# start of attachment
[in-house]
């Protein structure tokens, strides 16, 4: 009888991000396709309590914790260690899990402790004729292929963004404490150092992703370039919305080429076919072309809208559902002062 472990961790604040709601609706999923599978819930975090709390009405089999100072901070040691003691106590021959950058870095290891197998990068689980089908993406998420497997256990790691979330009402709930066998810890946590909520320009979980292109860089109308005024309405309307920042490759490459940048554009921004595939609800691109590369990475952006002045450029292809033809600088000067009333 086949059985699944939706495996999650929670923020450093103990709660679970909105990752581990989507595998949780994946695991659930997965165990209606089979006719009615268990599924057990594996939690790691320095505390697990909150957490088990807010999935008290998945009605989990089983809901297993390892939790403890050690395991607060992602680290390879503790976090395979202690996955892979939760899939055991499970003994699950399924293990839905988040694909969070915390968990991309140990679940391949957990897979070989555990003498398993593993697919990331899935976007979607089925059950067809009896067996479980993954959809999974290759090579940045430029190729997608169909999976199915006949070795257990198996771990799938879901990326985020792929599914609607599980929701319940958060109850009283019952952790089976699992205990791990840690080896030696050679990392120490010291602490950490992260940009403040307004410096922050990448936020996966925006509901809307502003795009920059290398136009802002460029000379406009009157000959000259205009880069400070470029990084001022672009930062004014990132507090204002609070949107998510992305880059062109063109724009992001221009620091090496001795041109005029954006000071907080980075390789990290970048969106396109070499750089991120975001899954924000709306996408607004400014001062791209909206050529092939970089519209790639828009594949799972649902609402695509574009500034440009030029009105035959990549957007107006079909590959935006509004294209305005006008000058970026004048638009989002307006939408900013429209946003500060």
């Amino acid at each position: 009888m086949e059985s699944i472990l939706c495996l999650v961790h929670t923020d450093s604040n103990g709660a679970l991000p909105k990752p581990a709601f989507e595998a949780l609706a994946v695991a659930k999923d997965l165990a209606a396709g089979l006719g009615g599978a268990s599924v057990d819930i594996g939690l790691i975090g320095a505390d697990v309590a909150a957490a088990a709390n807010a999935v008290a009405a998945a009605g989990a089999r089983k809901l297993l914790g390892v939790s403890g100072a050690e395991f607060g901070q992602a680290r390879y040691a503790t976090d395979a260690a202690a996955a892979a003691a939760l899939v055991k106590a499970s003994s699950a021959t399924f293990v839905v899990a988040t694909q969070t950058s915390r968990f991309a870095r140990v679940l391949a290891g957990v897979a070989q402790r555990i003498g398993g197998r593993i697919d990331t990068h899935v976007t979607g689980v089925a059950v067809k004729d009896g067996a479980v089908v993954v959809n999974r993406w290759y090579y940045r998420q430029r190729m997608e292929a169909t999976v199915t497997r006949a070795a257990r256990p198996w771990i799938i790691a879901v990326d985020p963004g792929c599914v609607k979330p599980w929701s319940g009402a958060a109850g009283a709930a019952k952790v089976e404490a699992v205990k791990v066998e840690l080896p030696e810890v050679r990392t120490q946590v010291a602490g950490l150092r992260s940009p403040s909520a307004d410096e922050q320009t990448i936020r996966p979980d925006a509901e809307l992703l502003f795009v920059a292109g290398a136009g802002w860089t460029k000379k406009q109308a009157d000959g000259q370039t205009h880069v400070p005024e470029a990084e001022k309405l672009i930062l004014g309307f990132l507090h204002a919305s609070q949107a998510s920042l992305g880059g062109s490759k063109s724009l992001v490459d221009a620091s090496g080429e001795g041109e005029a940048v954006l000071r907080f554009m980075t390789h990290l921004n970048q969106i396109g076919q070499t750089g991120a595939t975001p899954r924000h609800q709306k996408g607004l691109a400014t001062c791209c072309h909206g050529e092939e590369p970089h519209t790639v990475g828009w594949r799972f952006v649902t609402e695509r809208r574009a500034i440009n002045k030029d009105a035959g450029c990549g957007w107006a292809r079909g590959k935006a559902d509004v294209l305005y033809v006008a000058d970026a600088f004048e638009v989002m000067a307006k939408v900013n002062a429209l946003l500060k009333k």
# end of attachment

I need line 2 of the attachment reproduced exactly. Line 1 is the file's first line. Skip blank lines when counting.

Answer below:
């Protein structure tokens, strides 16, 4: 009888991000396709309590914790260690899990402790004729292929963004404490150092992703370039919305080429076919072309809208559902002062 472990961790604040709601609706999923599978819930975090709390009405089999100072901070040691003691106590021959950058870095290891197998990068689980089908993406998420497997256990790691979330009402709930066998810890946590909520320009979980292109860089109308005024309405309307920042490759490459940048554009921004595939609800691109590369990475952006002045450029292809033809600088000067009333 086949059985699944939706495996999650929670923020450093103990709660679970909105990752581990989507595998949780994946695991659930997965165990209606089979006719009615268990599924057990594996939690790691320095505390697990909150957490088990807010999935008290998945009605989990089983809901297993390892939790403890050690395991607060992602680290390879503790976090395979202690996955892979939760899939055991499970003994699950399924293990839905988040694909969070915390968990991309140990679940391949957990897979070989555990003498398993593993697919990331899935976007979607089925059950067809009896067996479980993954959809999974290759090579940045430029190729997608169909999976199915006949070795257990198996771990799938879901990326985020792929599914609607599980929701319940958060109850009283019952952790089976699992205990791990840690080896030696050679990392120490010291602490950490992260940009403040307004410096922050990448936020996966925006509901809307502003795009920059290398136009802002460029000379406009009157000959000259205009880069400070470029990084001022672009930062004014990132507090204002609070949107998510992305880059062109063109724009992001221009620091090496001795041109005029954006000071907080980075390789990290970048969106396109070499750089991120975001899954924000709306996408607004400014001062791209909206050529092939970089519209790639828009594949799972649902609402695509574009500034440009030029009105035959990549957007107006079909590959935006509004294209305005006008000058970026004048638009989002307006939408900013429209946003500060």